CARACAS Venezuela’s socialist President Nicolas Maduro announced on Monday a vote for a new popular assembly with capacity to re-write the constitution, but foes said it was an attempt to cling to power amid major protests.
“I don’t want a civil war,” Maduro told a May Day rally of supporters in downtown Caracas while elsewhere across the city security forces fired tear gas at youths hurling stones and petrol bombs after opposition marches were blocked.
Maduro has triggered an article of the constitution that allows for the reformation of all public powers, as his predecessor Hugo Chavez did in 1999 soon after winning office in the South American OPEC nation.
“Faced with the dictator’s announcement of the constitutional fraud of the constituent assembly, people should go to the street and disobey such craziness,” opposition leader Henrique Capriles said.
While Maduro alleges a U.S.-backed coup plot, foes say he has wrecked the economy and become a tyrant.
Earlier on Monday National Guard troops shot teargas in a district of west Caracas towards hundreds of opposition protesters standing around waiting to march.
“For no reason, they are starting to repress us,” lawmaker Jose Olivares said via a messaging app, as demonstrators took cover behind trees and walls and opposition lawmakers streamed video of the protest from their phones.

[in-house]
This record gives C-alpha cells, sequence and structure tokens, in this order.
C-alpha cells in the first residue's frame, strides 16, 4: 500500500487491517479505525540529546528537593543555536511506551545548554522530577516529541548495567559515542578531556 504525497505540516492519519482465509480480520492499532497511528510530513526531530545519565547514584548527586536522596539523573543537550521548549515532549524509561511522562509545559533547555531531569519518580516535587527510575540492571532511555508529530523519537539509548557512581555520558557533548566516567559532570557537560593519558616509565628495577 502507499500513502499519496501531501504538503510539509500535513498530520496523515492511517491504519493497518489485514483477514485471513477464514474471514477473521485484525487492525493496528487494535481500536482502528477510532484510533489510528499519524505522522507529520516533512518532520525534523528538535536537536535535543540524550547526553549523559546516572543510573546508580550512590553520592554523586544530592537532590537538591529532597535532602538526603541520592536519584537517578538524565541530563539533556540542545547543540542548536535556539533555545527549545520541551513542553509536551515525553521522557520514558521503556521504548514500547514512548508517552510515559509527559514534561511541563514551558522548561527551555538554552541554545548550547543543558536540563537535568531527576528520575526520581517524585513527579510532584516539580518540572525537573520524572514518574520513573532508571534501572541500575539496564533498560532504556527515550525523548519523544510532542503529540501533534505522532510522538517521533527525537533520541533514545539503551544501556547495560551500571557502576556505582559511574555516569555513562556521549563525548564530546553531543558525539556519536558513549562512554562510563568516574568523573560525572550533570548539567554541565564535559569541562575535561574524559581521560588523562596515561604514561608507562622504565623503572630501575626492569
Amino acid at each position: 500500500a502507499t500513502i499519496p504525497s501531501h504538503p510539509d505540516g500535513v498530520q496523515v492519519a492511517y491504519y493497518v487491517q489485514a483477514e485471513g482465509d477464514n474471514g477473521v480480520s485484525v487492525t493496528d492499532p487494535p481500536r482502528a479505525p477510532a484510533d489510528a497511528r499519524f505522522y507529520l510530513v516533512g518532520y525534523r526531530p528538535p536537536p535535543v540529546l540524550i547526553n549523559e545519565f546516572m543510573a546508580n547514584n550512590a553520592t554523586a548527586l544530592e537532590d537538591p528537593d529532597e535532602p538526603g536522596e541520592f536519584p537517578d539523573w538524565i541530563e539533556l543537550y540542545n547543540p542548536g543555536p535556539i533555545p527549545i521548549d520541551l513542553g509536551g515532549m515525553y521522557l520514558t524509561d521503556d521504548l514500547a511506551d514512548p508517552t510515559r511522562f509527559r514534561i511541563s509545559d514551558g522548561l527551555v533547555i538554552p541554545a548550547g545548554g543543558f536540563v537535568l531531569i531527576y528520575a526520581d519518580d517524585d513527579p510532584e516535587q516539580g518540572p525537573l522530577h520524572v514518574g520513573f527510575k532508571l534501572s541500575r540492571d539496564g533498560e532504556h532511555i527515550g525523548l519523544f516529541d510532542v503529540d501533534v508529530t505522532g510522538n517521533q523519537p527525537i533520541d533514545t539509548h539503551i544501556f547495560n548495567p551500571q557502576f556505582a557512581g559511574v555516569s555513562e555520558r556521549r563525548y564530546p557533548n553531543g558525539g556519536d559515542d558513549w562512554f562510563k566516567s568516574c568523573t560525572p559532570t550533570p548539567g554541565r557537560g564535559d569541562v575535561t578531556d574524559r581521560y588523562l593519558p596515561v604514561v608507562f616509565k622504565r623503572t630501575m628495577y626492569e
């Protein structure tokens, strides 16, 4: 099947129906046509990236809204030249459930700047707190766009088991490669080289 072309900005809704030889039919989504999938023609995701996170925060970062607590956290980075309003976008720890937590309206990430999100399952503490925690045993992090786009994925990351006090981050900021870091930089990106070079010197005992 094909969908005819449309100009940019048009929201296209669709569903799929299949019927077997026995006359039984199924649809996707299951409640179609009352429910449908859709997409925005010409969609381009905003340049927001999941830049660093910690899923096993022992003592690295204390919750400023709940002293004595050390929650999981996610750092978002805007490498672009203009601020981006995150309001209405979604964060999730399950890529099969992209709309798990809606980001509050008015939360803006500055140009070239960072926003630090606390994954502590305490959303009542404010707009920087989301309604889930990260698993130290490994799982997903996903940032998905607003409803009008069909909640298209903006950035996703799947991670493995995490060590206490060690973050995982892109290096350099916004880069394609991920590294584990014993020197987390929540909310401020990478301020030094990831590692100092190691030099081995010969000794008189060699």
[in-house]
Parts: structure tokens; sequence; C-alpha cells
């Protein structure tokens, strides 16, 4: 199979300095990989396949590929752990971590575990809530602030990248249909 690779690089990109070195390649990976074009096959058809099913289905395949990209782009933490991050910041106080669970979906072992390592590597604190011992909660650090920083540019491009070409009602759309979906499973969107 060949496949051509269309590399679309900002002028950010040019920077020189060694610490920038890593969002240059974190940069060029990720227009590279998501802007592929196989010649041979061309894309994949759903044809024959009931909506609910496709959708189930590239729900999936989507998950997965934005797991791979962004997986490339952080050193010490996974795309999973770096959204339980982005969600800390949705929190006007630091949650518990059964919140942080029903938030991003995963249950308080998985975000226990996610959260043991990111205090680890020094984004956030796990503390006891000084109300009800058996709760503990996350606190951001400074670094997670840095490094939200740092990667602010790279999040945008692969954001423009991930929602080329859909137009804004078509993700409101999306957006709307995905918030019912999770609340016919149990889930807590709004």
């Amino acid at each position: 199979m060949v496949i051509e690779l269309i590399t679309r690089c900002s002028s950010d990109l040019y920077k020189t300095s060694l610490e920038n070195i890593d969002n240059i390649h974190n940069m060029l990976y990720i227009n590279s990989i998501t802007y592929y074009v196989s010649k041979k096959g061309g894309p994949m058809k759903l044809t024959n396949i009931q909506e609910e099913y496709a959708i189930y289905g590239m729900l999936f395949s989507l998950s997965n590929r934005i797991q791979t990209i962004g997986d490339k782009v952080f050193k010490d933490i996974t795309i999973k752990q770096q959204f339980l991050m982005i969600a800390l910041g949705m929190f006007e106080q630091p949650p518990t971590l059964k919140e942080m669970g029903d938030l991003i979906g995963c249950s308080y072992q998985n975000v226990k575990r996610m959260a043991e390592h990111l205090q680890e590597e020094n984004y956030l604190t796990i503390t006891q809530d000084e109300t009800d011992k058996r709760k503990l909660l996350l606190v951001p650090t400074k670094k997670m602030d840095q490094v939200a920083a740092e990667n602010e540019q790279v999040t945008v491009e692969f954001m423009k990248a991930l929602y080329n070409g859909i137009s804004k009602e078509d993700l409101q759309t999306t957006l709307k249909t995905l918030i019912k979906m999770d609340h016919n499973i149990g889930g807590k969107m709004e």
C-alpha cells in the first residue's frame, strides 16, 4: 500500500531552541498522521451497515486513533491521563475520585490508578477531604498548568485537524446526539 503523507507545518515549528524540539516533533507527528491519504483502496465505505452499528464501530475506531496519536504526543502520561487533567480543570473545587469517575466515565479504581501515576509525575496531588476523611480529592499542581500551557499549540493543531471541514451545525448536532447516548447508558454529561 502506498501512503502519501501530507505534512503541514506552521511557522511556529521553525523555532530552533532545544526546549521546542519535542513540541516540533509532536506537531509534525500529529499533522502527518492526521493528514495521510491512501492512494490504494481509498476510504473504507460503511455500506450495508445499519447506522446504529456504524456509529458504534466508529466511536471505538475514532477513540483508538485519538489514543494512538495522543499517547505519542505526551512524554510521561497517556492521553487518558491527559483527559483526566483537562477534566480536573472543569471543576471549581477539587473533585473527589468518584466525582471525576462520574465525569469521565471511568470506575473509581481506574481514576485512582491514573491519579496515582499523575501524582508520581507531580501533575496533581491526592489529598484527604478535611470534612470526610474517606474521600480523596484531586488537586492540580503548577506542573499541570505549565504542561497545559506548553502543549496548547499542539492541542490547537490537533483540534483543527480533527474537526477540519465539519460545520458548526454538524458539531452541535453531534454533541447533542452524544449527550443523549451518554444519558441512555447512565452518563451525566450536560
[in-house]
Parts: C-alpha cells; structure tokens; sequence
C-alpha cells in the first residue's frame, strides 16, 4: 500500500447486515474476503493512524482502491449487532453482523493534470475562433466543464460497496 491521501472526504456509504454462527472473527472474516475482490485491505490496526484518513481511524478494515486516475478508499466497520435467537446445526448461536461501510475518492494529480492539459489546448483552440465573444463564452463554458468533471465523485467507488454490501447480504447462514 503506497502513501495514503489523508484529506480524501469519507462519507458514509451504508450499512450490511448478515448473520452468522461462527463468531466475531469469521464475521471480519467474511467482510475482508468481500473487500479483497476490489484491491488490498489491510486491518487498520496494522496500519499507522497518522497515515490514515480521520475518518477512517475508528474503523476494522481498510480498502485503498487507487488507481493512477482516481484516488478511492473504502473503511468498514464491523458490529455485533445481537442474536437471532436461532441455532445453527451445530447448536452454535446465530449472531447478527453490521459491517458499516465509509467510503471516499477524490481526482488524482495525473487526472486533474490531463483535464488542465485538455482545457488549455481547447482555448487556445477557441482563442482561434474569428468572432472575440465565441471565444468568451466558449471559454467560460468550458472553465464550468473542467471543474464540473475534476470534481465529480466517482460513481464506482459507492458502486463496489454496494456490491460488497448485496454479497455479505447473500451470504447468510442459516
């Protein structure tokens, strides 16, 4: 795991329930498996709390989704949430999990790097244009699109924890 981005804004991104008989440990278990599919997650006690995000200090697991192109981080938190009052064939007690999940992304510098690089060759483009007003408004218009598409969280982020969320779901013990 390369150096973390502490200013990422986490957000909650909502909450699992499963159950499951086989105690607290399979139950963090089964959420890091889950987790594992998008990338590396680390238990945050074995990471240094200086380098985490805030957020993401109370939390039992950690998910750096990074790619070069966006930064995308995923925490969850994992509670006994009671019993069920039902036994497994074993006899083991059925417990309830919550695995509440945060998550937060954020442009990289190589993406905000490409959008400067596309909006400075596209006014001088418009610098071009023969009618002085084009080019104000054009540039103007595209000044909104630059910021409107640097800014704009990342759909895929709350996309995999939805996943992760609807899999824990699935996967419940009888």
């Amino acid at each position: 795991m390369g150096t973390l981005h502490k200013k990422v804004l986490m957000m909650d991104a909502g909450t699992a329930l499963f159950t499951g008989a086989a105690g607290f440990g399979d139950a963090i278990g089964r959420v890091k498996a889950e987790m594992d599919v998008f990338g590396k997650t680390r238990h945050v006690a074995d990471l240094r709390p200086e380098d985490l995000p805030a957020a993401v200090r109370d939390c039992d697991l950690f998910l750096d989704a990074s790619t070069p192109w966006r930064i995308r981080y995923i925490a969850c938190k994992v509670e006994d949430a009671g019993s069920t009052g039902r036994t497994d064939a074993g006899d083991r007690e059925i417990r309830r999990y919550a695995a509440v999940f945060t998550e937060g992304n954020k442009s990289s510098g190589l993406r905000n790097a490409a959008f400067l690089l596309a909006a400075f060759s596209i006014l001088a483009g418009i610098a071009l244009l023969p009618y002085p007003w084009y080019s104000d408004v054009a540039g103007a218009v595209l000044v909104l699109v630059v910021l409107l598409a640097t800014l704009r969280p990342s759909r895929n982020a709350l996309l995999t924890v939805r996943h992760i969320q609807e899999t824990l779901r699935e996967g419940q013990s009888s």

Olivares was injured in the head by a gas canister, the opposition said.
Elsewhere, the National Guard blocked marchers pouring towards a major highway in front of the Avila mountain on Caracas’ northern edge.
Opposition supporters cheered as youths ran to the front, carrying makeshift shields made from trash bin lids, wood and even a satellite dish.
Others blocked roads in Caracas’ wealthier Chacao area with branches and fences.
In central Caracas, where the socialists have traditionally held their rallies, government supporters cheered a huge inflatable doll of Chavez and railed against opposition “Terrorists.”
“The workers are in the street to defend our president against the violent coup-mongers,” said Aaron Pulido, 29, a union worker with migration department Saime, in downtown Caracas among a sea of red banners.
The government laid on hundreds of buses for its backers but closed subway stations in the capital and set up roadblocks, impeding opposition mobilization.
“Who can stand this? So much hunger, misery, crime … The prices are going up far more than the salary rises,” said social security worker Sonia Lopez, 34, at the opposition demonstration in west Caracas, as she waved a Venezuelan flag signed by now jailed opposition politician Antonio Ledezma.